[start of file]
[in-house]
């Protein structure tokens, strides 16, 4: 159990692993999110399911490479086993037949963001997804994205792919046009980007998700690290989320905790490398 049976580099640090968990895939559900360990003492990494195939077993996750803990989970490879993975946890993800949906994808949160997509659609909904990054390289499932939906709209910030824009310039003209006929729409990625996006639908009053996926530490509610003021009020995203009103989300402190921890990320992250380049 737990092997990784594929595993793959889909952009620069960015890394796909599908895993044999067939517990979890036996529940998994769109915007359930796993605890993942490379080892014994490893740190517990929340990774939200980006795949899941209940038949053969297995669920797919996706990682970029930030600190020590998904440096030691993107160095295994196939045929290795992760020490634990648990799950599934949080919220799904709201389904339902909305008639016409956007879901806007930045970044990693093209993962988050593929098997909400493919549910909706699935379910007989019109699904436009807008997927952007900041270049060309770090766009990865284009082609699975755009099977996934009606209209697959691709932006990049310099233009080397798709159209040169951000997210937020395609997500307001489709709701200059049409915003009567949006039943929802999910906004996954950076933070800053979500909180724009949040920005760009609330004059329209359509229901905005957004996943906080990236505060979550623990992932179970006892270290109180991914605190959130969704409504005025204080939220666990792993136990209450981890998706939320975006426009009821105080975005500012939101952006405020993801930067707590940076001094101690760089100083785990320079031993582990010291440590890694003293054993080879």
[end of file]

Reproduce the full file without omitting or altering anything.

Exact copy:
[in-house]
């Protein structure tokens, strides 16, 4: 159990692993999110399911490479086993037949963001997804994205792919046009980007998700690290989320905790490398 049976580099640090968990895939559900360990003492990494195939077993996750803990989970490879993975946890993800949906994808949160997509659609909904990054390289499932939906709209910030824009310039003209006929729409990625996006639908009053996926530490509610003021009020995203009103989300402190921890990320992250380049 737990092997990784594929595993793959889909952009620069960015890394796909599908895993044999067939517990979890036996529940998994769109915007359930796993605890993942490379080892014994490893740190517990929340990774939200980006795949899941209940038949053969297995669920797919996706990682970029930030600190020590998904440096030691993107160095295994196939045929290795992760020490634990648990799950599934949080919220799904709201389904339902909305008639016409956007879901806007930045970044990693093209993962988050593929098997909400493919549910909706699935379910007989019109699904436009807008997927952007900041270049060309770090766009990865284009082609699975755009099977996934009606209209697959691709932006990049310099233009080397798709159209040169951000997210937020395609997500307001489709709701200059049409915003009567949006039943929802999910906004996954950076933070800053979500909180724009949040920005760009609330004059329209359509229901905005957004996943906080990236505060979550623990992932179970006892270290109180991914605190959130969704409504005025204080939220666990792993136990209450981890998706939320975006426009009821105080975005500012939101952006405020993801930067707590940076001094101690760089100083785990320079031993582990010291440590890694003293054993080879």